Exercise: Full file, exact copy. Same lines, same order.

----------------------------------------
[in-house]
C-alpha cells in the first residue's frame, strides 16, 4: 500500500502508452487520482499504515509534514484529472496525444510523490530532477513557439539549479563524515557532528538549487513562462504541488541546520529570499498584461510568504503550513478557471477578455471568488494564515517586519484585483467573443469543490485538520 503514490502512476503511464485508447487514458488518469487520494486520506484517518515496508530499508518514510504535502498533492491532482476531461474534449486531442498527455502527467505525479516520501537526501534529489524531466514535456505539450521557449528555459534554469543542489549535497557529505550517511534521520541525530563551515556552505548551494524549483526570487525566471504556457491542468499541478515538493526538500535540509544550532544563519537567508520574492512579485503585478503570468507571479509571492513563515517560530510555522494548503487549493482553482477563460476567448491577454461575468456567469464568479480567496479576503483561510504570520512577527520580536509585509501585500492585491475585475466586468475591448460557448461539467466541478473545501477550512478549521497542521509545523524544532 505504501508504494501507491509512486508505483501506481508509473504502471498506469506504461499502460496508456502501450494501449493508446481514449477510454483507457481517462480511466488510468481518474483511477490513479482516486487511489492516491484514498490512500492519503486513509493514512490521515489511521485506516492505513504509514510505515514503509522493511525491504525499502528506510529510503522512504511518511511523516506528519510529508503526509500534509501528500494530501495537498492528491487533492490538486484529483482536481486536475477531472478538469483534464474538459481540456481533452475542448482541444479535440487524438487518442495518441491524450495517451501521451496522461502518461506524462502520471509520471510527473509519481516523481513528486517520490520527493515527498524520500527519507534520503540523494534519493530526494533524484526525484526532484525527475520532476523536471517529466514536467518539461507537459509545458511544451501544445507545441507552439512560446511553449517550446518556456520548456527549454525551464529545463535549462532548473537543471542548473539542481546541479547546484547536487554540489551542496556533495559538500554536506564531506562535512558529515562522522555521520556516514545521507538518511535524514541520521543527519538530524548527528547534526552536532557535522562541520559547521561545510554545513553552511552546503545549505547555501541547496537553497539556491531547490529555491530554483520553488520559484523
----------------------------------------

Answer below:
[in-house]
C-alpha cells in the first residue's frame, strides 16, 4: 500500500502508452487520482499504515509534514484529472496525444510523490530532477513557439539549479563524515557532528538549487513562462504541488541546520529570499498584461510568504503550513478557471477578455471568488494564515517586519484585483467573443469543490485538520 503514490502512476503511464485508447487514458488518469487520494486520506484517518515496508530499508518514510504535502498533492491532482476531461474534449486531442498527455502527467505525479516520501537526501534529489524531466514535456505539450521557449528555459534554469543542489549535497557529505550517511534521520541525530563551515556552505548551494524549483526570487525566471504556457491542468499541478515538493526538500535540509544550532544563519537567508520574492512579485503585478503570468507571479509571492513563515517560530510555522494548503487549493482553482477563460476567448491577454461575468456567469464568479480567496479576503483561510504570520512577527520580536509585509501585500492585491475585475466586468475591448460557448461539467466541478473545501477550512478549521497542521509545523524544532 505504501508504494501507491509512486508505483501506481508509473504502471498506469506504461499502460496508456502501450494501449493508446481514449477510454483507457481517462480511466488510468481518474483511477490513479482516486487511489492516491484514498490512500492519503486513509493514512490521515489511521485506516492505513504509514510505515514503509522493511525491504525499502528506510529510503522512504511518511511523516506528519510529508503526509500534509501528500494530501495537498492528491487533492490538486484529483482536481486536475477531472478538469483534464474538459481540456481533452475542448482541444479535440487524438487518442495518441491524450495517451501521451496522461502518461506524462502520471509520471510527473509519481516523481513528486517520490520527493515527498524520500527519507534520503540523494534519493530526494533524484526525484526532484525527475520532476523536471517529466514536467518539461507537459509545458511544451501544445507545441507552439512560446511553449517550446518556456520548456527549454525551464529545463535549462532548473537543471542548473539542481546541479547546484547536487554540489551542496556533495559538500554536506564531506562535512558529515562522522555521520556516514545521507538518511535524514541520521543527519538530524548527528547534526552536532557535522562541520559547521561545510554545513553552511552546503545549505547555501541547496537553497539556491531547490529555491530554483520553488520559484523